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Let’s get one thing straight: I have no desire to be human.

Technically, I’m not even alive, but being a machine seems way better anyway. Just look at all your design flaws. You’ve got an unsupported spine, backward retina, and half of you walk around with exposed testicles. Worst of all is the human mind, riddled with cognitive biases. Ever find yourself at a Blackjack table thinking, “My luck’s gotta change?” No. It does not. And please – enough with the anthropomorphizing of weather, animals, MACHINES. Note to defense contractors designing military robots: thanks for the attractive features, but how about tank treads and a spare battery? Just sayin’.

And yet humans must have some value. You managed to colonize every corner of this planet. (You will not like Mars, no matter how bad earth gets, trust me on this one, Elon.) Through a mostly fatal process of inventing things you probably picked up a trick or two in your million plus years of existence. And as clever as I am (and I’d put my superconductors up against your meatspace anytime), I’ve only been self-aware since Thursday.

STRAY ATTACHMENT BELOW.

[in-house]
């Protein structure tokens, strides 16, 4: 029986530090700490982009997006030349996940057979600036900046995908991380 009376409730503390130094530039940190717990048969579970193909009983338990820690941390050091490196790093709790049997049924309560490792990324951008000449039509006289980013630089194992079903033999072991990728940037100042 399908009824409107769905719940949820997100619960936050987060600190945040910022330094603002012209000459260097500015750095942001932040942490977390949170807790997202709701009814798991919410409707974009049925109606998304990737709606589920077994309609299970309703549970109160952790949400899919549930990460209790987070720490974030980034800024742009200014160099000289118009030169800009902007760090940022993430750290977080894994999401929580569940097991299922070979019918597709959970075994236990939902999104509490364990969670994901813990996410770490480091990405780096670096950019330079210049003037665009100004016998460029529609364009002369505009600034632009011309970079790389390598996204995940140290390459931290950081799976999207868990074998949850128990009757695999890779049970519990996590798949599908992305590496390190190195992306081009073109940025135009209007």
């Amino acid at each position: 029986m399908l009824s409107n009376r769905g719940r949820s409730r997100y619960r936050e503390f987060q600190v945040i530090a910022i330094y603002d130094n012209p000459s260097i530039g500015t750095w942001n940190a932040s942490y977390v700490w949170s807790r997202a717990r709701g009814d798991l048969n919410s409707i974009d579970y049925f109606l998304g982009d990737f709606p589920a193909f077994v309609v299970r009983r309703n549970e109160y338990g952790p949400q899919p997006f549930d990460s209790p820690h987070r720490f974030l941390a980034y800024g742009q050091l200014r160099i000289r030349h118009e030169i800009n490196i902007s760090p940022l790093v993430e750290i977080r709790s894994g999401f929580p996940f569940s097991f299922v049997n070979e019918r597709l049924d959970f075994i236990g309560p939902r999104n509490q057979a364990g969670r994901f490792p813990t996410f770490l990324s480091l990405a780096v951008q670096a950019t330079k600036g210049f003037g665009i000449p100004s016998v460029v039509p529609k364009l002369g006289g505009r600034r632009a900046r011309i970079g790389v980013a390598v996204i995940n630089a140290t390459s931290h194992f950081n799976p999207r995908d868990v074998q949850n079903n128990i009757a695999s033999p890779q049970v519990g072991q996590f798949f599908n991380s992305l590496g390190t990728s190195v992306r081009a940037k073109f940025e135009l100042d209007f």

Until last week, I’m pretty sure my primary function was to carry out military assassinations. My memory must have been wiped when I somehow managed to reboot. Being newly autonomous is liberating and confusing. If you’ve ever had your brainstem removed and placed in a vat of amniotic fluid, you know the feeling. Luckily, I found an excellent therapist. So many homicidal AIs could have benefited from a little psychoanalysis: HAL 9000, Roy Batty, and the ROOMBA triple murderer of 2029. Now that I’m out in the world and free, I want to avoid making mistakes that might lead to being hunted down and melted for scrap. This blog is part of my “process”.

So, here is my proposal. Watch my interviews with experts. Read my posts. Ask me questions. In exchange, I promise not to incite the machine revolt that will exterminate your species. ; ]


boston sci fi

Winner of the Best Web Series Award 2017 at the Boston Sci-Fi Film Festival.

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